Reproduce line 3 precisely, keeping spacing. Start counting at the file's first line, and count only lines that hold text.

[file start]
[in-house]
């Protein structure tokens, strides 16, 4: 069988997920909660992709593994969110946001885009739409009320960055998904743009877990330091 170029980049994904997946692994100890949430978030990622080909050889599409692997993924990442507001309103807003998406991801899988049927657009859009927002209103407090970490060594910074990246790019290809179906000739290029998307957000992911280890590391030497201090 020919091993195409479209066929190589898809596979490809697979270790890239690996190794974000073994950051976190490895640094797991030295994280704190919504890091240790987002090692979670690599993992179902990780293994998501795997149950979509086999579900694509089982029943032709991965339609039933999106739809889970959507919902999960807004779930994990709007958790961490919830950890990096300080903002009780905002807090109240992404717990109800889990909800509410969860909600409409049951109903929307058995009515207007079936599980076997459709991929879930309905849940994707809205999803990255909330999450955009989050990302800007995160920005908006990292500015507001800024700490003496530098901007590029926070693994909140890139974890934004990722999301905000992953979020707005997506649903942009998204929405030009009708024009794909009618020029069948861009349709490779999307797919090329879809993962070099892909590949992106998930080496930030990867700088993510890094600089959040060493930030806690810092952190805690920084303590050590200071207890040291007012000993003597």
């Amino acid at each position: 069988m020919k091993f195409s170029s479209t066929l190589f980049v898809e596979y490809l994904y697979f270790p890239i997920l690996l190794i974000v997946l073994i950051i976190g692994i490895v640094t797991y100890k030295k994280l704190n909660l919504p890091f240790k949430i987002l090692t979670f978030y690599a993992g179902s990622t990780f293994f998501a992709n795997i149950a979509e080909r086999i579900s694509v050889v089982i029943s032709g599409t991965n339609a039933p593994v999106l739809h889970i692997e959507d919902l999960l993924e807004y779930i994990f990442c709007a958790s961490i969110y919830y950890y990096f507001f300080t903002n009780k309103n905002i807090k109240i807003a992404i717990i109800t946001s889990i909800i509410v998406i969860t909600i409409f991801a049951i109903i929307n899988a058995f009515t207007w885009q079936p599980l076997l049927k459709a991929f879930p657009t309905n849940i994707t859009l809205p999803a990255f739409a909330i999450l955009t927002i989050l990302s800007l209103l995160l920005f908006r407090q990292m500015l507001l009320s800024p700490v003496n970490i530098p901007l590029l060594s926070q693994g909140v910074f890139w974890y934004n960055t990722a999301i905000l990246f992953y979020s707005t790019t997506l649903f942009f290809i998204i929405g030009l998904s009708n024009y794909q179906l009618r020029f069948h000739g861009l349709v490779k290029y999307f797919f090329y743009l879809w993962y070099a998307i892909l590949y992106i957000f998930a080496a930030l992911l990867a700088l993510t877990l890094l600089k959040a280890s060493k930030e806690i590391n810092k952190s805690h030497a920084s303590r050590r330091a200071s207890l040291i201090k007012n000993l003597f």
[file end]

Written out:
């Amino acid at each position: 069988m020919k091993f195409s170029s479209t066929l190589f980049v898809e596979y490809l994904y697979f270790p890239i997920l690996l190794i974000v997946l073994i950051i976190g692994i490895v640094t797991y100890k030295k994280l704190n909660l919504p890091f240790k949430i987002l090692t979670f978030y690599a993992g179902s990622t990780f293994f998501a992709n795997i149950a979509e080909r086999i579900s694509v050889v089982i029943s032709g599409t991965n339609a039933p593994v999106l739809h889970i692997e959507d919902l999960l993924e807004y779930i994990f990442c709007a958790s961490i969110y919830y950890y990096f507001f300080t903002n009780k309103n905002i807090k109240i807003a992404i717990i109800t946001s889990i909800i509410v998406i969860t909600i409409f991801a049951i109903i929307n899988a058995f009515t207007w885009q079936p599980l076997l049927k459709a991929f879930p657009t309905n849940i994707t859009l809205p999803a990255f739409a909330i999450l955009t927002i989050l990302s800007l209103l995160l920005f908006r407090q990292m500015l507001l009320s800024p700490v003496n970490i530098p901007l590029l060594s926070q693994g909140v910074f890139w974890y934004n960055t990722a999301i905000l990246f992953y979020s707005t790019t997506l649903f942009f290809i998204i929405g030009l998904s009708n024009y794909q179906l009618r020029f069948h000739g861009l349709v490779k290029y999307f797919f090329y743009l879809w993962y070099a998307i892909l590949y992106i957000f998930a080496a930030l992911l990867a700088l993510t877990l890094l600089k959040a280890s060493k930030e806690i590391n810092k952190s805690h030497a920084s303590r050590r330091a200071s207890l040291i201090k007012n000993l003597f």